The unities of time, place, and action were derived from Aristotle's Poetics by an Italian theorist, Lodovico Castelvetro, in 1570.
In Poetics, Aristotle proposes the unities of time and action (unity of place isn't mentioned in Poetics) as guidelines rather than actual rules, which are based on what Aristotle observed in Greek tragic plays—not what he intended to impose on the writing of tragic plays. Castelvetro and French classical playwrights like Pierre Corneille, Jean Racine and Jean-Baptiste Poquelin (better known as Molière) interpreted these observations as requirements and adhered to these unities in their plays.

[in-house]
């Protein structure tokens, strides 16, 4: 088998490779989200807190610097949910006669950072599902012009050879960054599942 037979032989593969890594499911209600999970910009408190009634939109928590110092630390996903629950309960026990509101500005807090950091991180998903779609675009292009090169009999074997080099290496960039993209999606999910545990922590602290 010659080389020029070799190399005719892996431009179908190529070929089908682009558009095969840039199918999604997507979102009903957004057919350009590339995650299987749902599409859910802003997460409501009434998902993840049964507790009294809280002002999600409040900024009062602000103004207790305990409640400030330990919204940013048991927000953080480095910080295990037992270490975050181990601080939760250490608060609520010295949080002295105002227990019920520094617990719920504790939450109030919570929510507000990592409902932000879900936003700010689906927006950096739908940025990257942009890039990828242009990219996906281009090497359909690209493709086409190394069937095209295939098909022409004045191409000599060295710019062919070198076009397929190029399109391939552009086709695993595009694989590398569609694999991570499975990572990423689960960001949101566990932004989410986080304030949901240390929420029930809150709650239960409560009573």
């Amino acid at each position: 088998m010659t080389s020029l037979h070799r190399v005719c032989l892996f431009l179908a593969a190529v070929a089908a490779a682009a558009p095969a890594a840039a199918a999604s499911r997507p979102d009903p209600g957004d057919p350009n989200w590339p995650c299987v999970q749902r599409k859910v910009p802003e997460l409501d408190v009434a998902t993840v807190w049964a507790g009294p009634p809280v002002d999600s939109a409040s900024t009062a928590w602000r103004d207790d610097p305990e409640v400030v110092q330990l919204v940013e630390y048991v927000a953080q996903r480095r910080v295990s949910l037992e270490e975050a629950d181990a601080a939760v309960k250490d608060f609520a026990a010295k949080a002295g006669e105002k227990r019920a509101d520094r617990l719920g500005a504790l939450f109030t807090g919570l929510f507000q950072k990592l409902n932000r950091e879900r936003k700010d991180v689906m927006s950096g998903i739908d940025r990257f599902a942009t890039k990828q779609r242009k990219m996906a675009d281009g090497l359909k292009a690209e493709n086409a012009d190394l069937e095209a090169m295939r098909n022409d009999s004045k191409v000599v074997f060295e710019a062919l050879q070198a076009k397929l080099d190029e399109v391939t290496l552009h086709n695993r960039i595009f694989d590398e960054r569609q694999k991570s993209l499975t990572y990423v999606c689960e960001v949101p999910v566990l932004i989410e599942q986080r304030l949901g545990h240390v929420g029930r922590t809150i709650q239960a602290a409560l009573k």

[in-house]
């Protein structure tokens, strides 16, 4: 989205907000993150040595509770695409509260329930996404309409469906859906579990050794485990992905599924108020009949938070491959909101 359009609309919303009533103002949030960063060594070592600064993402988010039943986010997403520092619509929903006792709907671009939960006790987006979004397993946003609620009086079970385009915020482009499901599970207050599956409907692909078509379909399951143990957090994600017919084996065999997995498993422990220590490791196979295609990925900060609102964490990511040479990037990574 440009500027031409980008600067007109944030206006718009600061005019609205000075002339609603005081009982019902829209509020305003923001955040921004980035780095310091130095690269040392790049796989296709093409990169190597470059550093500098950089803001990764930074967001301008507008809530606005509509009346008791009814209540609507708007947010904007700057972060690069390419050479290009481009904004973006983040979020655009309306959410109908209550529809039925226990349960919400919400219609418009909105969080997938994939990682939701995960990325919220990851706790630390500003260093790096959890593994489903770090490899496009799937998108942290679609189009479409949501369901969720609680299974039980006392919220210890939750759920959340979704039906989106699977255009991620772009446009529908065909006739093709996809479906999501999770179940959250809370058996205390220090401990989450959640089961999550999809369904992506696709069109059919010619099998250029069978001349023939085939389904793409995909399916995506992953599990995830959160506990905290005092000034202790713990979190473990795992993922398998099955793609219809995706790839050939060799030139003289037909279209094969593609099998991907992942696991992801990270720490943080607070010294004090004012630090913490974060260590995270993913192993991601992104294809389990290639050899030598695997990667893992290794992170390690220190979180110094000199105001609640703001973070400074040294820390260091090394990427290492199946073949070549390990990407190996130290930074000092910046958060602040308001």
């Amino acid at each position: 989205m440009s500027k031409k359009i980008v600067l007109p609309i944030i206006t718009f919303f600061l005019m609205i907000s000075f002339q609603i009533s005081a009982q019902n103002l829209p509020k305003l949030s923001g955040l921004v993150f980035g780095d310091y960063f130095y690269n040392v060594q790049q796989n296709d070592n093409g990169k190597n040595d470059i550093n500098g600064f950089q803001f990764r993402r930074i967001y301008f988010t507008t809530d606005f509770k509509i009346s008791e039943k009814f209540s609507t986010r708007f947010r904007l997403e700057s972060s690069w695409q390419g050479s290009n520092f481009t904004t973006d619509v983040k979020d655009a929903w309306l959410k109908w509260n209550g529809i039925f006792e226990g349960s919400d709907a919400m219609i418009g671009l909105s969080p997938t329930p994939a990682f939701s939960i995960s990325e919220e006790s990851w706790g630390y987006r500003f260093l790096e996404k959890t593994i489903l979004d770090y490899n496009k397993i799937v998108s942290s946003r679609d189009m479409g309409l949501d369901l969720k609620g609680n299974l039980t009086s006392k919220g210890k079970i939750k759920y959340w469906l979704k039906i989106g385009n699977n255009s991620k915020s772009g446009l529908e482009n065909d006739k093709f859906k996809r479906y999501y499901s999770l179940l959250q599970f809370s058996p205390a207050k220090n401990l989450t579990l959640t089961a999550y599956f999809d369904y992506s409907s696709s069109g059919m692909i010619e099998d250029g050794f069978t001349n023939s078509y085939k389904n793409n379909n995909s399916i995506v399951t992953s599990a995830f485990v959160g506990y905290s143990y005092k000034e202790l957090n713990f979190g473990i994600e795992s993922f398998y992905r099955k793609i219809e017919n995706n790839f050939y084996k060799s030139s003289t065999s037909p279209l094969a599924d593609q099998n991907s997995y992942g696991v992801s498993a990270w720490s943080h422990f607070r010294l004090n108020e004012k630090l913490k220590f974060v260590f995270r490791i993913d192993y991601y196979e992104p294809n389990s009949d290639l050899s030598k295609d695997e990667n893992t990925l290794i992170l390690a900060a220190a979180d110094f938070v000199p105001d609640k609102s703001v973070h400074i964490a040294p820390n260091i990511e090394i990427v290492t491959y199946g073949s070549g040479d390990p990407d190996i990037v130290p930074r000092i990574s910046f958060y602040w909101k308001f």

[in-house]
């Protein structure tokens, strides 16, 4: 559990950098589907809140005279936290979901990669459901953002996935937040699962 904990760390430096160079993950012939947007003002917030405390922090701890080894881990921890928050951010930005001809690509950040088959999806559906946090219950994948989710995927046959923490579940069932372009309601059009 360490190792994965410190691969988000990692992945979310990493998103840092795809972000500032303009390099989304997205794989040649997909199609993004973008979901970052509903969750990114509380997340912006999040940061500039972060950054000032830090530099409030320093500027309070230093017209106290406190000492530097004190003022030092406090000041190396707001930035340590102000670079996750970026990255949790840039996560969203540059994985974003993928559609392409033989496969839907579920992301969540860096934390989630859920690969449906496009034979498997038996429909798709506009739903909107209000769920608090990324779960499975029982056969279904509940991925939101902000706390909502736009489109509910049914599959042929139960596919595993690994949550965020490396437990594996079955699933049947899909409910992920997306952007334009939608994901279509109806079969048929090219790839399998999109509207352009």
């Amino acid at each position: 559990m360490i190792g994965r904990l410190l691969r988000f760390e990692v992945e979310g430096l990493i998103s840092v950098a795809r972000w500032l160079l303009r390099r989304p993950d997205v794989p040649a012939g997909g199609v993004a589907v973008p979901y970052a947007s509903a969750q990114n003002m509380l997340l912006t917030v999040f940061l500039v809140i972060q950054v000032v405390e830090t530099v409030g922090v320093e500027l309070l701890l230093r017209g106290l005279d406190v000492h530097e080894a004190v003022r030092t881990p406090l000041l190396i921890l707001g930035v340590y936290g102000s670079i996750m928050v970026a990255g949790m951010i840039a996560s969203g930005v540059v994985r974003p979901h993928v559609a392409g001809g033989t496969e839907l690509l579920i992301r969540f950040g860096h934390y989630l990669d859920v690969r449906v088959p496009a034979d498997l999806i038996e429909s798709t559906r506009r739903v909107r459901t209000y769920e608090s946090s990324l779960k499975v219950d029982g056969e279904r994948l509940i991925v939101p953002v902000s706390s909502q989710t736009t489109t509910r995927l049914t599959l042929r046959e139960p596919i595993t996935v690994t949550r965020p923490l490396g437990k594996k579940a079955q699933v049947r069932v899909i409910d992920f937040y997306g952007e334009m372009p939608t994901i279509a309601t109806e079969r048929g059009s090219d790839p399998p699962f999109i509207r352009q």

According to Castelvetro, the unity of time imposed a twenty-four hour time limit on the action of the play, the unity of place meant that the action of the play should occur in a single location, and the action of the play be restricted to a single, unified plot line:
Tragedy endeavors, as far as possible, to confine itself to a single revolution of the sun, or but...
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